Robert Mugar Yacubian died peacefully on February 22, 2021 at the Boca Raton Regional Hospital in Florida, following a brief illness. He was 84 years old.
Born to Armenian immigrants Kourken and Alice (Mugar) Yacubian, Robert was the middle child between older sister Gloria and younger sister Susan. As children, his parents immigrated to the United States in the early years of the twentieth century to escape the Armenian Genocide by the Ottoman Turks.
The family’s ancestral roots were in Harput and Malatya, in what is now eastern Turkey. Robert spent childhood summers with his grandmother Vosgitel Mugar in Watertown, Massachusetts and learned Armenian in her house. Like many who flee ethnic violence, his elders wanted to forget their haunted memories. “Don’t play that sad music,” they used to say about plaintive Armenian songs.
As he grew up, Robert cultivated a mischievous sense of humor and a love of life that defied any ancestral persecution. He delighted those around him with imitations, malapropisms and colorful Armenian phrases. He, too, did not have time for sad songs, but he savored classical music concerts, especially joyous composers like Hayden and Mozart. He also frequented musicals that would preview in Boston before hitting Broadway and sat on the Board of Directors of the UMass Fine Arts Center.
In the early 1970s, Robert met his lifelong friend Richard Weil. Richard shared Robert’s love of music and fine art, of gourmet food and travel, and of sunshine on the beach. The two traveled extensively in this country and abroad, often with dear friends.
Like so many immigrant families, the Yacubians emphasized hard work, education and helping others. Robert’s career as transfer coordinator at Greenfield Community College combined these virtues in a distinctive way. He helped thousands of students transfer to four-year institutions, including several highly selective colleges and universities like Smith, Mount Holyoke, Amherst, Williams and the University of Massachusetts at Amherst. He was particularly effective in sending women to Smith College via the Ada Comstock Scholars Program for students of nontraditional college age.
Even in retirement, Robert continued to be devoted to his students, establishing a yearly transfer scholarship at Greenfield Community College. He served two terms on the Board of Directors of the College Foundation and was honored as its first director emeritus. The Advising Center at the College now bears his name.
Robert himself earned a master’s degree at UMass Amherst after graduating from Babson College and Belmont High School, with a postgraduate year at Tabor Academy. In Greenfield, he settled into a house that matched his colorful personality—the deep red Saltbox on Newell Pond, an iconic structure that dates to 1730.
He was proud of his American upbringing, but Armenia was also always present in his life, in different ways at different times. He took a sabbatical leave from the College to spend the 1996 spring term in the capital city of Yerevan, where his sister Susan was working. Times were difficult, with the recent collapse of the Soviet Union leaving an earthquake-torn country struggling to rebuild. But Robert established the Career Services Office at the American University of Armenia, forging lasting friendships and refreshing his Armenian language skills.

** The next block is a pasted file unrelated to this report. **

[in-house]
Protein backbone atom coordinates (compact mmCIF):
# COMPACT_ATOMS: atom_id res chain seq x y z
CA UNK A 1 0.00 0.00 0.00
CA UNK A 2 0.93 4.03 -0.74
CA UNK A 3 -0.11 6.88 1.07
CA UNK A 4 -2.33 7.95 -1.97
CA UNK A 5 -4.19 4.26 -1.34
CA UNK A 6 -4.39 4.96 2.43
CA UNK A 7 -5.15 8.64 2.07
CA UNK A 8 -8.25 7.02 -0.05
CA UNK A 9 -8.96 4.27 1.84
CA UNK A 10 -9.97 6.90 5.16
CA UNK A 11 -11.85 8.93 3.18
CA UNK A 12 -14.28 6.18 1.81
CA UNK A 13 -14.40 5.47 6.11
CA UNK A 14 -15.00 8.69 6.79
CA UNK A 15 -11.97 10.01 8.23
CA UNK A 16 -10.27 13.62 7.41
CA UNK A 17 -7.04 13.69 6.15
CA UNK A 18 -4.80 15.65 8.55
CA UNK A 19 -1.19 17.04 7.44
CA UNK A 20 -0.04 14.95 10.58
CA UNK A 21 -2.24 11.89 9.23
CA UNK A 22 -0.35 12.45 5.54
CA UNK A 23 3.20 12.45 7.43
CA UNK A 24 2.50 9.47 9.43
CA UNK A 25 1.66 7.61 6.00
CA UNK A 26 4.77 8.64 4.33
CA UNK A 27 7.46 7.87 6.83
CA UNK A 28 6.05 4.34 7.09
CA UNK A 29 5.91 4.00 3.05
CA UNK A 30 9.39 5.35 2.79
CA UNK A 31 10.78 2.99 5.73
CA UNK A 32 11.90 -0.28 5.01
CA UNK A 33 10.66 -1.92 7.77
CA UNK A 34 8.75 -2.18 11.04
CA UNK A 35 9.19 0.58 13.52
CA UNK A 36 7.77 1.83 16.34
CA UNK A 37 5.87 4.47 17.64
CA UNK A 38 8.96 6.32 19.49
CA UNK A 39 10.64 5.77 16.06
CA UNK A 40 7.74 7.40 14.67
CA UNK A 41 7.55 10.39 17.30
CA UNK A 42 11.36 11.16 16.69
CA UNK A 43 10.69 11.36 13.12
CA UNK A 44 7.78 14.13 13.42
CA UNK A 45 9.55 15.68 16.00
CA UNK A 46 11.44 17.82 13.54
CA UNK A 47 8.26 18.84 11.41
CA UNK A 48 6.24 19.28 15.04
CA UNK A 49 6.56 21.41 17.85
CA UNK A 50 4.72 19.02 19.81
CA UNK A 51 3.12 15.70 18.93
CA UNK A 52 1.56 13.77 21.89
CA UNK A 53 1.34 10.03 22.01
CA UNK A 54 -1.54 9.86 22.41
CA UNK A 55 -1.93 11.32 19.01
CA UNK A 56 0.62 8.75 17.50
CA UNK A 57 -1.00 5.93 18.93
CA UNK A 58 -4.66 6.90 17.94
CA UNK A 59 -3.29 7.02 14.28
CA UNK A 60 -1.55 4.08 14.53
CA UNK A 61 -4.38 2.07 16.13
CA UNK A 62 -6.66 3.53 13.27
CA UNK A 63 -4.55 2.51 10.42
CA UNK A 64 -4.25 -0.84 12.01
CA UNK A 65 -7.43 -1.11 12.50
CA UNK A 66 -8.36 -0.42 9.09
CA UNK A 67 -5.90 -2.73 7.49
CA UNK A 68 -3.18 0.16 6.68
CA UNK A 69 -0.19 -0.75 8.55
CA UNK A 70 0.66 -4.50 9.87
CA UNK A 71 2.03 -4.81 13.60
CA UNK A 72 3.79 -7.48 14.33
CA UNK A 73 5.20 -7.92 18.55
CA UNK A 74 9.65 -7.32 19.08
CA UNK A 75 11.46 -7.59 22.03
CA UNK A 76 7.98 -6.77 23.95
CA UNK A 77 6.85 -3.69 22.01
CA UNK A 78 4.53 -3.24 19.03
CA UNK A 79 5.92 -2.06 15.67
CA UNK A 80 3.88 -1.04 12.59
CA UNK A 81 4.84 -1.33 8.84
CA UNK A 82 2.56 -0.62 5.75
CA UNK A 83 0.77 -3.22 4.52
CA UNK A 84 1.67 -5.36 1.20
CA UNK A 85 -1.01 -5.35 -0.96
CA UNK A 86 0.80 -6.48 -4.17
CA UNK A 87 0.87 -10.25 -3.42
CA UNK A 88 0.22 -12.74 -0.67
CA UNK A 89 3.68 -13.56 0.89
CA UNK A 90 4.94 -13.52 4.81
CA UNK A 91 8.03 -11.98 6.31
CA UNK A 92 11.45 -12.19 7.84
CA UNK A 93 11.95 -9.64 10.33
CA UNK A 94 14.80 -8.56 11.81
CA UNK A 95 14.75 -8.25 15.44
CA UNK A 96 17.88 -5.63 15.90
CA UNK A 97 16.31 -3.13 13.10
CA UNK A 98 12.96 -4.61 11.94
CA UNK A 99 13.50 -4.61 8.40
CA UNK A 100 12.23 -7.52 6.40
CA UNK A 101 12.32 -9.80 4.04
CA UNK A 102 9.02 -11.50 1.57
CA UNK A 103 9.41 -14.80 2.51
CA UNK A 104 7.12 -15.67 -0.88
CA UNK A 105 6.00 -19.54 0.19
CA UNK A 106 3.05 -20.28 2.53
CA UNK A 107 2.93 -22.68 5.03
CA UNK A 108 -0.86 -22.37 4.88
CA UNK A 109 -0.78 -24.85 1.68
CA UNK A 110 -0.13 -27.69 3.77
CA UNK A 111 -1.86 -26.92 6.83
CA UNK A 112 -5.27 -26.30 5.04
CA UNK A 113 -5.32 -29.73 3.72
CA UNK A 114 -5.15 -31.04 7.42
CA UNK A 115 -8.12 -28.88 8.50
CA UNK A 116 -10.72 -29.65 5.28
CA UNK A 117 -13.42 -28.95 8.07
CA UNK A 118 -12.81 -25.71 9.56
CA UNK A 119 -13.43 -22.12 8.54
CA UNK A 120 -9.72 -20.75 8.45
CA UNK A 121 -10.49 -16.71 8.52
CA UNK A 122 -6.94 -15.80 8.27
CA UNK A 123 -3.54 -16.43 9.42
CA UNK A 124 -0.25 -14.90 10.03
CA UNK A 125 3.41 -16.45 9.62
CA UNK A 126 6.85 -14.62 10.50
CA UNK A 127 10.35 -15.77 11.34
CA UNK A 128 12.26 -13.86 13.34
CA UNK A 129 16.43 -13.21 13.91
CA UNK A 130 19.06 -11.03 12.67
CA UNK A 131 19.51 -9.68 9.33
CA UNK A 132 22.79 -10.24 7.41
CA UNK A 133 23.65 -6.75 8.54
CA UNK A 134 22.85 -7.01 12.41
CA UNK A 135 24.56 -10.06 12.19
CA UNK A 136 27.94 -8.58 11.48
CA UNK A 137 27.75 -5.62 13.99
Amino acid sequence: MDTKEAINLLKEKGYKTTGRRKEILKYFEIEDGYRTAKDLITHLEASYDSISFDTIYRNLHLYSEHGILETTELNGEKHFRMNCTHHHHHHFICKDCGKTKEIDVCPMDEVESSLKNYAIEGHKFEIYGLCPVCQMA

Robert’s family was deeply important to him. He encouraged his younger sister Susan’s education and unorthodox career, which took her from secondary school administration to non-governmental development work in Armenia, India and Uganda. Her children Nicole and Alex remain devoted to him, as he was to them. He took great joy in their lives and accomplishments, and in their families.
Especially in retirement, Robert would spend increasing time during the summer with his older sister Gloria on Cape Cod in Cotuit, enjoying close-knit friendships at Riley’s Beach. He spent winters in Boca Raton. His dear Aunt Helen was his original connection to Florida, and he eventually bought a condominium in her building. Gloria passed away in late 2019. After a final trip to Puerto Rico to help handle her affairs in early March of 2020, the COVID-19 pandemic confined Robert to Boca Raton for the final year of his life. During this difficult time, his beloved caregiver Maurio François looked after him night and day, showing compassion, patience, skill and understanding that had already aided and comforted Robert for more than five years.
Robert was predeceased by his sister Gloria Yacubian Myers and is survived by his younger sister Susan Yacubian Klein of Princeton, NJ; his niece Nicole Klein Sims and her husband Ethan Sims, along with their children Zoe and Téa of Boise, ID; his nephew Alex Klein and his wife Joanie Ellen, along with their children Roscoe and Clyde of Belfountain, Canada; his longtime friend Richard Weil of Boston; his caregiver Maurio François; his cousin Carolyn Mugar of Cambridge; and many other loving cousins and friends.
Those wishing to remember Robert may make a gift to:
The Robert Mugar Yacubian Transfer Scholarship
Greenfield Community College Foundation
One College Drive
Greenfield, MA 01301-9739
Please make checks payable to the Greenfield Community College Foundation.
Given the restrictions of the COVID-19 pandemic, funeral arrangements and a celebration of Robert’s life will be deferred to a later date.